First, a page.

When Marian Sang: The True Recital of Marian Anderson

When Marian Sang: The True Recital of Marian Anderson

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Overview


Marian Anderson is best known for her historic concert at the Lincoln Memorial in 1939, which drew an integrated crowd of 75,000 people in pre-Civil Rights America. While this momentous event showcased the uniqueness of her voice, the strength of her character, and the struggles of the times in which she lived, it is only part of her story. Like the operatic arias Marian would come to sing, Ryan's text is as moving as a libretto, and Selznick's pictures as exquisitely detailed and elaborately designed as a stage set. What emerges most profoundly from their shared vision is a role model of courage.

Product Details

ISBN-13: 9780439269674
Publisher: Scholastic, Inc.
Publication date: 10/28/2002
Pages: 40
Sales rank: 154,694
Product dimensions: 12.00(w) x 10.00(h) x 0.42(d)
Lexile: 780L (what's this?)
Age Range: 6 - 10 Years

About the Author


Pam Muñoz Ryan is the recipient of the NEA's Human and Civil Rights Award and the Virginia Hamilton Literary Award for multicultural literature. She has written more than thirty books which have garnered, among countless accolades, the Pura Belpre Medal, the Jane Addams Award, and the Schneider Family Award. Pam lives near San Diego. You can visit her at www.pammunozryan.com.

In addition to The Invention of Hugo Cabret, Brian Selznick is the illustrator of the Caldecott Honor winner, The Dinosaurs of Waterhouse Hawkins, and The New York Times Best Illustrated Walt Whitman: Words for America, both by Barbara Kerley, as well as the Sibert Honor Winner When Marian Sang, by Pam Muñoz Ryan, and numerous other celebrated picture books and novels. Brian has also worked as a set designer and a puppeteer. When he isn’t traveling to promote his work all over the world, he lives in San Diego, California, and Brooklyn, New York.

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When Marian Sang: The True Recital of Marian Anderson 4.6 out of 5 based on 0 ratings. 16 reviews.
HeatherSwinford on LibraryThing More than 1 year ago
This is a great book for visualizing the importance of the Pre-Civil rights times. The book illustrates the opera singer Marian Anderson during the 1939 concert at the Lincoln Memorial, the concert drew a integrated crowd. This book is a wonderful depiction of how the world was and who Marian Anderson was.
didaly on LibraryThing More than 1 year ago
I chose this book as an introduction to the racism in the history of America for my son, who is white. This book portrays these events realistically but also with beauty and hope present on each page.
creeh on LibraryThing More than 1 year ago
When Marian Sang is a biongraphy of Marian Anderson, an african american vocal prodigy in pre-civil rights America. Marian started from humble beginnings, but soon became a huge part the music industry. she sang for royalty, and the poor. she sang at peace confrences and eventually opera houses. she was extremley famous and her presence brought much happiness worldwide. the book pays special attention to the fact that she seemed to be welcomed with every other nation but america, based solely on her skin color. this discrimination bothered many ppl, and so eleanor roosevelt backed her up. and she was able to sing at the lincoln memorial. this book would benefit young singers in that it may give them hope to strive for the impossible. i would be well used to speak about the pre-civil rights era, or maybe looking into music careers of the past.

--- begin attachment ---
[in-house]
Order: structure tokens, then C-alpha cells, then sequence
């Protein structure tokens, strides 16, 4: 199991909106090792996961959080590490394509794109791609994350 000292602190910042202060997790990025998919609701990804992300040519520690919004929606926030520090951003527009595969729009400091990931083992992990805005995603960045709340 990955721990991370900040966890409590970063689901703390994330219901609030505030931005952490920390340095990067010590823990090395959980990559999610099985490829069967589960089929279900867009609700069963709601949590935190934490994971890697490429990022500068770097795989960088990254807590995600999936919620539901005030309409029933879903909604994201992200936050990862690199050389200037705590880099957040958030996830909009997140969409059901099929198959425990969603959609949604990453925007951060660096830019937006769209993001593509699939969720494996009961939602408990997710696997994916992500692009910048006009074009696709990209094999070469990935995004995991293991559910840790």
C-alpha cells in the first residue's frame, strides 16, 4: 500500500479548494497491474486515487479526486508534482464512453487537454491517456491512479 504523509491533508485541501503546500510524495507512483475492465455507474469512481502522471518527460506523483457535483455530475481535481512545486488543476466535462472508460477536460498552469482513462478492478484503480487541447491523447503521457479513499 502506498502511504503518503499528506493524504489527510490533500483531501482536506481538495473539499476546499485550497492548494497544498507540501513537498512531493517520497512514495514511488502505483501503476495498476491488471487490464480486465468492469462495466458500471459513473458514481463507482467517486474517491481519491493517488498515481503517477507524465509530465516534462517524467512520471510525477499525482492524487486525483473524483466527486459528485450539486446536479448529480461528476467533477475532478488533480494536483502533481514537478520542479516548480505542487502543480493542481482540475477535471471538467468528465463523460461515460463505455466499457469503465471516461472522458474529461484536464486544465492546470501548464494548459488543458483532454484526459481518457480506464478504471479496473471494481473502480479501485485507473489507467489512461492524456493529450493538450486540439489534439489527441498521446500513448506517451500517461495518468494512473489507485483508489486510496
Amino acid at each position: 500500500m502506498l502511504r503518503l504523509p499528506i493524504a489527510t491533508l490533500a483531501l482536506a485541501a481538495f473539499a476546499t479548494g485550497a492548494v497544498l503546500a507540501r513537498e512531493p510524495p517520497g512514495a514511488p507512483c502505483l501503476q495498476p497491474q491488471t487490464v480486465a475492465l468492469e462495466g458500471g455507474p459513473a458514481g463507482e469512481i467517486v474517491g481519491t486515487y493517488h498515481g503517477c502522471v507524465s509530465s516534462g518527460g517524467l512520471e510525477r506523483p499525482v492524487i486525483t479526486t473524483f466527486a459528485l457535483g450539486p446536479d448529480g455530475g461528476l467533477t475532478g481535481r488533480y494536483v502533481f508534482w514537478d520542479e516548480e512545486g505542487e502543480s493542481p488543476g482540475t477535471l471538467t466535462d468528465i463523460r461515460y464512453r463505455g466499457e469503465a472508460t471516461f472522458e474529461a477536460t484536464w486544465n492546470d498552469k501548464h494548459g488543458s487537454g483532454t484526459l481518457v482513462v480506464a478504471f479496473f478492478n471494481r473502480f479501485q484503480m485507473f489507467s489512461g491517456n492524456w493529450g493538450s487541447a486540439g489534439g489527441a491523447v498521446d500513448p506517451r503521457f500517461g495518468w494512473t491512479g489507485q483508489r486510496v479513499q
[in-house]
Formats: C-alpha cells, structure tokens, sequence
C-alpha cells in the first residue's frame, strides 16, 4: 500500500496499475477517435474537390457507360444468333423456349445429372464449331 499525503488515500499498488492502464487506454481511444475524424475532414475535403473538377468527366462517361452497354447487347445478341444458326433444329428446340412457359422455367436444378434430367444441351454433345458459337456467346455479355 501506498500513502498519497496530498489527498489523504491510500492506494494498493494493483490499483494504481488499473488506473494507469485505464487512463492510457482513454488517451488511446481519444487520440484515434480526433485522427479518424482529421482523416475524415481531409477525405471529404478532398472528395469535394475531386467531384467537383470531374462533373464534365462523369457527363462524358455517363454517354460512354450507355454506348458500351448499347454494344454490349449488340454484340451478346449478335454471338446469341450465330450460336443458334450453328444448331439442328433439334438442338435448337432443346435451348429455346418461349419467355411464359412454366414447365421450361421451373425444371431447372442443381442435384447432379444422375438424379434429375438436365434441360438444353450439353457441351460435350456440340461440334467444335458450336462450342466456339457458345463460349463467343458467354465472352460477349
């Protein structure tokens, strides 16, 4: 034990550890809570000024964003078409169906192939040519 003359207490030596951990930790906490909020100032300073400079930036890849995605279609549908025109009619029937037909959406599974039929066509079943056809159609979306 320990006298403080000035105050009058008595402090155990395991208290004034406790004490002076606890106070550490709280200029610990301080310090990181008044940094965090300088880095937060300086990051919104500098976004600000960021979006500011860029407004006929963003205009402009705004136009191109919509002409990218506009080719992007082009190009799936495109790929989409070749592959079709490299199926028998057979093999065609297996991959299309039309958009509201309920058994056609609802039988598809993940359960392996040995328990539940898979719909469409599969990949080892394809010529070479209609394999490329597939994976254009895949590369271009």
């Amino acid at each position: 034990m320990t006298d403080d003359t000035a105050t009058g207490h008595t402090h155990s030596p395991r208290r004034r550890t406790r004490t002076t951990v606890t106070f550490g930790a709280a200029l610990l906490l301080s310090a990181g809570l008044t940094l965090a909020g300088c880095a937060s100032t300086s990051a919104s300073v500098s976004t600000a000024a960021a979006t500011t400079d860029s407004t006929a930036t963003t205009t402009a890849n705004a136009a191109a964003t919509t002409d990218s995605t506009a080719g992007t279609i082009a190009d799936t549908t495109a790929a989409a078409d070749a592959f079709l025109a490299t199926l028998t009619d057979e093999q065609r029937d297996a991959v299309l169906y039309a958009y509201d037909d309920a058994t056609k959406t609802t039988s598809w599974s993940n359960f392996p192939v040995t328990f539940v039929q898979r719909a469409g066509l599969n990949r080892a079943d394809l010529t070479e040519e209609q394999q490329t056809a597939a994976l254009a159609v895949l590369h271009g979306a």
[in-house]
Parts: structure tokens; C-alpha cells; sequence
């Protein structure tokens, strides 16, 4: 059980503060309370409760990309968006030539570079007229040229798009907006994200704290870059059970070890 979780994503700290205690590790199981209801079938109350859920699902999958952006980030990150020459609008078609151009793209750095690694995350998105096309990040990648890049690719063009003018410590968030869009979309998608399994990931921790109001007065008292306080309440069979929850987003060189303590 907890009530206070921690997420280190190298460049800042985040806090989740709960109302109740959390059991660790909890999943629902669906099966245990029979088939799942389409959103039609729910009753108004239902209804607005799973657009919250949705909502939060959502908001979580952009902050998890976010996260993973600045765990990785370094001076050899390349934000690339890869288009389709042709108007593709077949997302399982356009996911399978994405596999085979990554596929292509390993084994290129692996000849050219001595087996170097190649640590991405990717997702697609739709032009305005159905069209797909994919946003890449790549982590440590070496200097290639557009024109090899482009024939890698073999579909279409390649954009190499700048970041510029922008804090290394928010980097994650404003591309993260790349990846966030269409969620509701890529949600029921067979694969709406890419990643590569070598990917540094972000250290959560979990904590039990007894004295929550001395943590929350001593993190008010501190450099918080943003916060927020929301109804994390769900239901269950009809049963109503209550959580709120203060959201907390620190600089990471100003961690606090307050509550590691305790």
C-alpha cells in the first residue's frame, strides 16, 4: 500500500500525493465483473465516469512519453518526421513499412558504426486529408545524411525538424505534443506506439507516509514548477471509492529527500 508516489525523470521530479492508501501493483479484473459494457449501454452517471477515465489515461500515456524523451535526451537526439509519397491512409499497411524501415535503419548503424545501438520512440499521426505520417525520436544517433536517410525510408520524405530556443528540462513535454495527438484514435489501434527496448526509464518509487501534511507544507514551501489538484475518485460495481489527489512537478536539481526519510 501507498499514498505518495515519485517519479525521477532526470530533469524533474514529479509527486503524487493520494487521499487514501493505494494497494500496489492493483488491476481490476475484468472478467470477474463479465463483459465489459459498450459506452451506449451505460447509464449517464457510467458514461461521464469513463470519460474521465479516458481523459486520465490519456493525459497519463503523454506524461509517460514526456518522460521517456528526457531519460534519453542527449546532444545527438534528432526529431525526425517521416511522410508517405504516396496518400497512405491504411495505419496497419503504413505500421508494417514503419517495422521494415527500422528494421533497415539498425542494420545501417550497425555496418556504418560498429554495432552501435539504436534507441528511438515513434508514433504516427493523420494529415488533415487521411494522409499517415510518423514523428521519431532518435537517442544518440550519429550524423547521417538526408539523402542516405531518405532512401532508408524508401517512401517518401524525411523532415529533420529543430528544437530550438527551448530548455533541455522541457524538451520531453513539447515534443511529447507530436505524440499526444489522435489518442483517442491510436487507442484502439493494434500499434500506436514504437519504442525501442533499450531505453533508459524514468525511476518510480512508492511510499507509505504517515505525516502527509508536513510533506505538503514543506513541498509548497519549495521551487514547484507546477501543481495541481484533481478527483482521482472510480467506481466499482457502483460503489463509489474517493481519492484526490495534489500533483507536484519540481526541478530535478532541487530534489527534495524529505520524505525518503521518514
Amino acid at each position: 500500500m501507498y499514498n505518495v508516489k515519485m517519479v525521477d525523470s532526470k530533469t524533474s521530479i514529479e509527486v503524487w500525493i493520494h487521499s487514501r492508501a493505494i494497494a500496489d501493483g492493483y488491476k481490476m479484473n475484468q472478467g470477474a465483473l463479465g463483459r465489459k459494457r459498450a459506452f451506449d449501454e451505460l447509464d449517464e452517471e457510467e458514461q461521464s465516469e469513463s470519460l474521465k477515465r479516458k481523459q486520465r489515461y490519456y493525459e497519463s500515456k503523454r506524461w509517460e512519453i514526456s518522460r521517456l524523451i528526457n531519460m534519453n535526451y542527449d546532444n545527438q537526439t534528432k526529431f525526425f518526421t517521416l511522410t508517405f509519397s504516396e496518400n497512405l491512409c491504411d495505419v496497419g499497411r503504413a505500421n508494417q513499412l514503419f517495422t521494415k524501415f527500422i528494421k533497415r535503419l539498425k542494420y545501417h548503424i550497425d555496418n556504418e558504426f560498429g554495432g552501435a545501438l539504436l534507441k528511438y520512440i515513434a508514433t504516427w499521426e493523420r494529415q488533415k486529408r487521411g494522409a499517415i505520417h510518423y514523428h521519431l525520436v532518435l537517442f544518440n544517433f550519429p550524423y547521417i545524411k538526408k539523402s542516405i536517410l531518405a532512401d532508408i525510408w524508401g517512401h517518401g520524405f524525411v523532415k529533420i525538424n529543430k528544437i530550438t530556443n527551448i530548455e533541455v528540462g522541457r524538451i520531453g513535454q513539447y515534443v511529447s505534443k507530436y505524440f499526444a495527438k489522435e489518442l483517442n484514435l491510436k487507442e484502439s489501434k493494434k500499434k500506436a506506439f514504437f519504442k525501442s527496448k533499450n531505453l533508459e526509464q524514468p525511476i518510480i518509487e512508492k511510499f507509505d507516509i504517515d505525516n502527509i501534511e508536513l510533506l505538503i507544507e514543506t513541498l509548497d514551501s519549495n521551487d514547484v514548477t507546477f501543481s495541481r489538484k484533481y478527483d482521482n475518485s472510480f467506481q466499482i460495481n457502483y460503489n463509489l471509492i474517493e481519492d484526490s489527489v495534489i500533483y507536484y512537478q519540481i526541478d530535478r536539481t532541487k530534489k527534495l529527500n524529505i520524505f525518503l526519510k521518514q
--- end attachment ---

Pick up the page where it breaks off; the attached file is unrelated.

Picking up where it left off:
sweetiegherkin on LibraryThing More than 1 year ago
When Marian Sang is a beautiful portrayal of the life of African-American singer Marian Anderson. This picture book contains brief episodes highlighting important parts of Marian¿s life along with snippets of spiritual lyrics, all harmoniously combined with stunning sepia illustrations that have an almost photographic quality to their focus. In describing Marian¿s life and career, the book touches upon racial injustices, so it can be used as a teaching tool not only as an individual¿s biography but also as glimpse into an era of segregation. Supplementary materials include author and illustrator notes that expand upon Marian¿s life details, a bibliography of sorts, a timeline of important dates in Marian¿s life, and a selected discography. Overall, this is a remarkable work that makes the reader want to check out that discography to hear Marian sing.
ShellyCBuchanan on LibraryThing More than 1 year ago
This is a fantastic and moving true story of Marian Anderson and the development of her one-day-world-reknowned voice. It is also the story of prejudice and fear, of how Andersen, despite being turned away from schools and instructors and music halls, followed her dream to sing in the most spectacular venues to the largest crowd of people who wanted to hear her sing. This a story of triumph and beauty, one to be shared with people of all ages. Particularly interesting for older readers are the end notes which spell out the research journey of both the author and the illustrator. Each came to the task with fascinating personal stories and personal interest. Also included is a bibliography and discography and a timeline of important events in Marian Anderson's life.
teason on LibraryThing More than 1 year ago
I really enjoyed this book. When Marian Sang tells the true story of Marian Anderson. The book takes you on a journey from her childhood, where she got her start singing in church, to her performance at the Metropolitan Opera where she made history by being the first African-American invited to perform there. I love the brownish sepia tones that the illustrator used for the color palate of the book. I also liked how lyrics she sang were used to describe the setting of the illustrations. I think this book will help children learn about breaking barriers, like racism, and overcoming obstacles.